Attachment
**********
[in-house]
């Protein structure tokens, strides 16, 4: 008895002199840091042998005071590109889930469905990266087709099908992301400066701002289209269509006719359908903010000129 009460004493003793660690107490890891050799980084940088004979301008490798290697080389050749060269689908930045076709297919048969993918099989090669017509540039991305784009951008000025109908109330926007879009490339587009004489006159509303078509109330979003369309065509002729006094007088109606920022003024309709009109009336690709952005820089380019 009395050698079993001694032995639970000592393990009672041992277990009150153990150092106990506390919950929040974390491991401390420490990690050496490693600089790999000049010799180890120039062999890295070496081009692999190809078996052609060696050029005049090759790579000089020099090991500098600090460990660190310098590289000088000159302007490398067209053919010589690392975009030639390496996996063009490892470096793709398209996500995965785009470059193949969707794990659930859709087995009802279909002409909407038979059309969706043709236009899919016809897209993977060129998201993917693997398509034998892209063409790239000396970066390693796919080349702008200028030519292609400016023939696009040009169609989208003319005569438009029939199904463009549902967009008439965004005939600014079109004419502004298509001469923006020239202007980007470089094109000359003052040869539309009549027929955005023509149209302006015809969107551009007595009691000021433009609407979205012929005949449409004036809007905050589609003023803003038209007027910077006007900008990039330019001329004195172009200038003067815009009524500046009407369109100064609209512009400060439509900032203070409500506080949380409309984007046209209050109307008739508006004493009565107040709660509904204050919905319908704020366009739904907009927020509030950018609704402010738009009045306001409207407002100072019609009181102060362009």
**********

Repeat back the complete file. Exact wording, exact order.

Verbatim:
[in-house]
């Protein structure tokens, strides 16, 4: 008895002199840091042998005071590109889930469905990266087709099908992301400066701002289209269509006719359908903010000129 009460004493003793660690107490890891050799980084940088004979301008490798290697080389050749060269689908930045076709297919048969993918099989090669017509540039991305784009951008000025109908109330926007879009490339587009004489006159509303078509109330979003369309065509002729006094007088109606920022003024309709009109009336690709952005820089380019 009395050698079993001694032995639970000592393990009672041992277990009150153990150092106990506390919950929040974390491991401390420490990690050496490693600089790999000049010799180890120039062999890295070496081009692999190809078996052609060696050029005049090759790579000089020099090991500098600090460990660190310098590289000088000159302007490398067209053919010589690392975009030639390496996996063009490892470096793709398209996500995965785009470059193949969707794990659930859709087995009802279909002409909407038979059309969706043709236009899919016809897209993977060129998201993917693997398509034998892209063409790239000396970066390693796919080349702008200028030519292609400016023939696009040009169609989208003319005569438009029939199904463009549902967009008439965004005939600014079109004419502004298509001469923006020239202007980007470089094109000359003052040869539309009549027929955005023509149209302006015809969107551009007595009691000021433009609407979205012929005949449409004036809007905050589609003023803003038209007027910077006007900008990039330019001329004195172009200038003067815009009524500046009407369109100064609209512009400060439509900032203070409500506080949380409309984007046209209050109307008739508006004493009565107040709660509904204050919905319908704020366009739904907009927020509030950018609704402010738009009045306001409207407002100072019609009181102060362009």